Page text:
There are good business ideas at many different classes of wealth that actors must possess to begin with in order to act on such ideas. No such thing as a good business idea in the sense of pure knowledge exists. Even though it is the same strategy, the same knowledge, what is a good business idea for one actor is a bad business idea for another actor. Ideas themselves are only coarsely, vaguely good or bad business ideas, but whether good or bad more precisely depends on who is the one that gets this idea...and that is not magic...that is a problem. System where the who does matters more than does what typically have too weak feedback. Feedback is defined on behavior. On results. Not on who does the behavior.

There is no ladder to climb: actor agents are, more often than not, simply in the wrong social class when they do decide correctly, even if otherwise sufficiently wealthy, to meaningfully use their superior knowledge when they actually have superior knowledge, e.g., about what consumers actually want, about what should be done or what should not be done, considering what that knowledge requires to use it. And not being able to use their superior knowledge when they actually have superior knowledge others do not have and cannot evaluate, they don't use it and things don't improve and they are not rewarded and do they move into a social class where they could use their superior knowledge. No: this is not productive. No: the market mechanism other than that part which is freedom is not an especially good mechanism for allocating information---for making better instead of worse decisions. In the positioning literature it was known that a producer more often than not does not grow along a ladder by detecting market opportunities. There is no continuity. There are many good productive opportunities at different levels of initial costs and knowledge is not enough: if you are actually correct in anticipating demand and knowing exactly how to satisfy it, this must also correspond to your own, individual resources. There is an ability to borrow, but not often to borrow beyond your social class, say, an order or two orders of magnitude more resources than you have when you obtain the correct knowledge.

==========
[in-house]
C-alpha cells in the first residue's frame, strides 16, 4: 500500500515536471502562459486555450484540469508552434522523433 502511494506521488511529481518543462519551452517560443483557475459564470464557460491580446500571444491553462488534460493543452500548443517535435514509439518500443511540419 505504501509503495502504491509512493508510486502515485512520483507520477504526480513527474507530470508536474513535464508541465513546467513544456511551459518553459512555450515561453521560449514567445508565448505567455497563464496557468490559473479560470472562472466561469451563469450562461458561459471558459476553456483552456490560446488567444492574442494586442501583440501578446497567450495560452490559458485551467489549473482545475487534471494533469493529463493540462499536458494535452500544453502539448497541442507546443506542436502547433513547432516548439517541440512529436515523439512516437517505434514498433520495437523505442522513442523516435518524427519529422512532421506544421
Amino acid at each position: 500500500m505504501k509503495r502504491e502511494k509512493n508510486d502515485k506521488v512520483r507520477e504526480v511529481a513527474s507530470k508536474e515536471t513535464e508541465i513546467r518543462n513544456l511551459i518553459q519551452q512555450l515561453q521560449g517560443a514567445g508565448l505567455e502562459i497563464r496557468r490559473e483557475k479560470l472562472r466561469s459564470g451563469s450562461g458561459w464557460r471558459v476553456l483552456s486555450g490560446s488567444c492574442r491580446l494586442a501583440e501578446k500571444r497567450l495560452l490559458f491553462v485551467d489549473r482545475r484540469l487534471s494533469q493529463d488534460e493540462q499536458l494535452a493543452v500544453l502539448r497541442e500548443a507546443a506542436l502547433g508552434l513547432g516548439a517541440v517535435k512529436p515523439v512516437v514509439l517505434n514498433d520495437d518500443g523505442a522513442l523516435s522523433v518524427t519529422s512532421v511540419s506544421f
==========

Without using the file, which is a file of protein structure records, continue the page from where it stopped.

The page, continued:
Comment. Basically, the problem here is the tight dependence of acting according to the best information on variables that have nothing to do with the problem potentially being solved by acting according to that information. A price system rewards acting on correct information. Not having correct information. Not merely anticipating---perhaps correctly---the wants of consumers but only the actual satisfaction of those wants after they are correctly anticipated. The anticipating or knowing the truth is an intermediate step so far as feedback or redistributing resources to those who made the best decisions in the past is concerned. The problem is that thresholds exist to doing this or that. Action cannot be done without using sufficient resources. These may be orders of magnitude more than the actor already has. And that actor more often than not cannot borrow the difference between what he has and what is needed:---a correct anticipation of events, like other knowledge, is hard to evaluate, without those who don't already have that knowledge being able to the results of action according to it. But here there are no results yet because resources to act are insufficient. Those who don't already have that knowledge can't distinguish between knowledge worth acting upon and knowledge not worth acting upon easily and therefore discount all knowledge to the extent that other knowledge is probably incorrect, which means they will tend to offer less resources to those who don't already have them, who only have the knowledge, too few resources to successfully act on knowledge that is in fact correct. Reputation isn't useful because most such problems and solutions are unique. The sums involved are typically too large for warranties and insurance to solve the problem. However, the price system and the market, unlike command and control, doesn't require permission to act on correct knowledge that is actually correct, which is a reason why the price system is far more productive that command and control despite this flaw of fatal path dependence. In a system operating according to command and control, actually correct knowledge that comes into the hands of anyone other than those who control is entirely forbidden from being acted upon even if the actor has sufficient resources, because additionally permission is required. Those systems are per se centralized because fully distributed algorithms, which have only message passing, have only requests and password-like objects, no real proper permissions or locks. Centralized system are even more unproductive because they are even more about who knows and who does, not what is correct to do and what is done. And command and control system cannot solve the issue of path dependence either; evaluators still cannot endorse what they do not grok, except in command and control, even worse, anything that evaluators cannot grok is outright forbidden rather than merely not supported when found below a threshold of being done.